— Brighter Britain! (Volume 1 of 2) - or Settler and Maori in Northern New Zealand • William Delisle Hay

... him, by an impulse as natural as it was unpremeditated, he called upon them to join in silently asking God's blessing on their work together. The pause was broken by the first words of an address no less fervent than its unspoken prelude.* (* This whole scene is fitly told in Whittier's poem, "The Prayer of Agassiz".) ...
— Louis Agassiz: His Life and Correspondence • Louis Agassiz

... play or poem without a purpose, to satirize an evil, correct a wrong or elevate the human soul into the lofty atmosphere of the good and great. His villains and heroes are of royal mold, and while he lashes with whips of scorn the sin of cupidity, ...
— Shakspere, Personal Recollections • John A. Joyce

... do well enough for the middle of a poem. If you can but get twenty good lines to place at the beginning for a taste, ...
— Miscellanies, Volume 2 (from Works, Volume 12) • Henry Fielding

... edit the paper, only you must all contribute. We'll have it once a week, and everybody must send me some contribution, if it's only a little poem or something." ...
— Marjorie at Seacote • Carolyn Wells

... Labours of the great Dean of Notre-Dame in Paris, for the erecting in his choir, a Throne for his Glory; and the eclipsing the pride of an imperious usurping Chanter, an heroic poem, in four Canto's; printed in quarto 1692. It is a burlesque Poem, and is chiefly taken ...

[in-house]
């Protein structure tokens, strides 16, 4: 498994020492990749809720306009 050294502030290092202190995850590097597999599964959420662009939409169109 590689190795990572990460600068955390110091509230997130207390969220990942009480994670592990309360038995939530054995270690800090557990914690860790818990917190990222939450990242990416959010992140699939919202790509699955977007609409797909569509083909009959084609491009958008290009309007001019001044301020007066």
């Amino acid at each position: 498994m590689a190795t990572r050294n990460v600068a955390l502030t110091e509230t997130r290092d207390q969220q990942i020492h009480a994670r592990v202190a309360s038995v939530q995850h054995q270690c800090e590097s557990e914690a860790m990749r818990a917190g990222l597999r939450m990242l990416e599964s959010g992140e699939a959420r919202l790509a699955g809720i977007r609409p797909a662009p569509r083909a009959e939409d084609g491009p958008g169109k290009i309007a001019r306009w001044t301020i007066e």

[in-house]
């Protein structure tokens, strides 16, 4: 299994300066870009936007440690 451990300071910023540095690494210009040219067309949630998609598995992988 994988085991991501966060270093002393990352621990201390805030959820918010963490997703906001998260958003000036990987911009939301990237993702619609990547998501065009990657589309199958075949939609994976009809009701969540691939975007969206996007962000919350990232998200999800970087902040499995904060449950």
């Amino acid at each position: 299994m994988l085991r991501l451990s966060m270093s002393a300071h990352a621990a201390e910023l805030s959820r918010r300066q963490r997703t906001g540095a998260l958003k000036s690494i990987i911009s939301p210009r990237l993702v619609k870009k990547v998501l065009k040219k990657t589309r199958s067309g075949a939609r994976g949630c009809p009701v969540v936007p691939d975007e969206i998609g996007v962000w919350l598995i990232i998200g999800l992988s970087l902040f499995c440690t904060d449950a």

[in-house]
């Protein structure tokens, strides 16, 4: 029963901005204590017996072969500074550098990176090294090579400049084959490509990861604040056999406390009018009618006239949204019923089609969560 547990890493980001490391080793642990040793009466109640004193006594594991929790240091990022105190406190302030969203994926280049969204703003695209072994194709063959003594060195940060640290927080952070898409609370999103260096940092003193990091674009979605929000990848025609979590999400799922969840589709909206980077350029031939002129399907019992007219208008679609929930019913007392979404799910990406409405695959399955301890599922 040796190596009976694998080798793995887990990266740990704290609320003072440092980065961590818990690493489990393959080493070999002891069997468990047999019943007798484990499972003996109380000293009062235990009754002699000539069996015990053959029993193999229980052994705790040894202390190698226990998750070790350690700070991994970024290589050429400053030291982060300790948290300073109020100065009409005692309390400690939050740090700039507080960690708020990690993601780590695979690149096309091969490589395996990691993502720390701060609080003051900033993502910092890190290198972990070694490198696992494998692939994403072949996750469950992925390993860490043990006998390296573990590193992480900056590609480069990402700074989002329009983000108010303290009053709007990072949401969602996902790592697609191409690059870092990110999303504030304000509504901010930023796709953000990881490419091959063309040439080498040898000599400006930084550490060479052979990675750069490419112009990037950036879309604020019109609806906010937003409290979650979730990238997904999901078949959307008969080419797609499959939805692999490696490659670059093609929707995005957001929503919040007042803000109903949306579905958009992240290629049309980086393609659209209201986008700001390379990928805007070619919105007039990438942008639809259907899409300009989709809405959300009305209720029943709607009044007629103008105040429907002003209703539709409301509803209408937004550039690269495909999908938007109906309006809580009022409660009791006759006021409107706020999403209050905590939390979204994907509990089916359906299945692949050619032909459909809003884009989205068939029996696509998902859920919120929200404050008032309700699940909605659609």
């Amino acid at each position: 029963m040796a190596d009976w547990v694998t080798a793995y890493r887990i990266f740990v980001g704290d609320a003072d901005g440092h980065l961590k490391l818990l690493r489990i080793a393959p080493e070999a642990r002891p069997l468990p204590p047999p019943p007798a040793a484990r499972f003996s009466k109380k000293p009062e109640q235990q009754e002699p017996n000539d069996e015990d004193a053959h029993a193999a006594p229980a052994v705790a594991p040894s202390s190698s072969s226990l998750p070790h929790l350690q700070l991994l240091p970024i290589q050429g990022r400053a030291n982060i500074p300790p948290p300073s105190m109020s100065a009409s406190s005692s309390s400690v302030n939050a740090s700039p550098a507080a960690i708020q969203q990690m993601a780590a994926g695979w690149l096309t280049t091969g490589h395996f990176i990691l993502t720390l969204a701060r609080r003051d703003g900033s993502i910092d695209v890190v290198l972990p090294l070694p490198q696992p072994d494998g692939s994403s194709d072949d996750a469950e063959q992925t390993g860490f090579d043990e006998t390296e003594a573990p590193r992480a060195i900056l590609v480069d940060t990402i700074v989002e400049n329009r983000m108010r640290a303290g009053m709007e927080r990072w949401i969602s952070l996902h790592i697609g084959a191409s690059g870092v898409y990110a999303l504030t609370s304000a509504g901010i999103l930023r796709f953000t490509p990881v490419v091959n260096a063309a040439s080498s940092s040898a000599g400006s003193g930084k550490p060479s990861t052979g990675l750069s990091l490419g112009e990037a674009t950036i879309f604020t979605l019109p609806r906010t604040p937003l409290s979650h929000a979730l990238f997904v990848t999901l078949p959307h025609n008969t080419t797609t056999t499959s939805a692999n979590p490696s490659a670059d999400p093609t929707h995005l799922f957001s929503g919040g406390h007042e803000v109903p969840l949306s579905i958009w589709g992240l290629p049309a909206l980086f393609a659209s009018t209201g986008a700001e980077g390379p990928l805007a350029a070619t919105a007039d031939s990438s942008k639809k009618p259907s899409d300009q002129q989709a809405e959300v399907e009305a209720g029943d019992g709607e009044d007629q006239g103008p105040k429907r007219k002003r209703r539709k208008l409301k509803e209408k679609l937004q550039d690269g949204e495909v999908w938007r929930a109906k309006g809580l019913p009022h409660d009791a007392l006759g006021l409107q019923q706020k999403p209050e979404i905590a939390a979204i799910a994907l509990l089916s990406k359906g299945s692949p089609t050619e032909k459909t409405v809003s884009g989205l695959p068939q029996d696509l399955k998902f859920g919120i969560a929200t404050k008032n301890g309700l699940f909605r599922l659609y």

— The Lives of the Poets of Great Britain and Ireland (1753) - Vol. III • Theophilus Cibber

... bore each other. In the time of Marcus Aurelius, there was at Athens a public professor of the philosophy of Epicurus, paid by that emperor, who was himself a stoic. Hobbes did not cause blood to flow in England, although in his time, religious fanaticism made a king perish on the scaffold. The poem of Lucretius caused no civil wars in Rome; the writings of Spinosa did not excite the same troubles in Holland as the disputes of Gomar and D'Arminius. In short, we can defy the enemies to human reason to cite a single example, which proves in a decisive manner that opinions ...
— The System of Nature, Vol. 2 • Baron D'Holbach

... his reflections, Mr. James Hannay remarks, "That earnestness, that grim humour—that queer, half-sarcastic, half-sympathetic fun—is quite Scotch. It appears in Knox and Buchanan, and it appears in Burns. I was not surprised when a school-fellow of Carlyle's told me that his favourite poem was, when a boy, 'Death and Doctor Hornbook.' And if I were asked to explain this originality, I should say that he was a covenanter coming in the wake of the eighteenth century and the transcendental philosophy. He has gone into the hills against 'shams,' as they did ...
— On the Choice of Books • Thomas Carlyle

... what really inspired that sudden fierce rush to death? But whatever the cause there is one fact that remains—shining like a star above the squalid wreck of his latter years—he died happy. The indisputable proof of this can be obtained from perusal of the first line of a poem which was discovered in his ...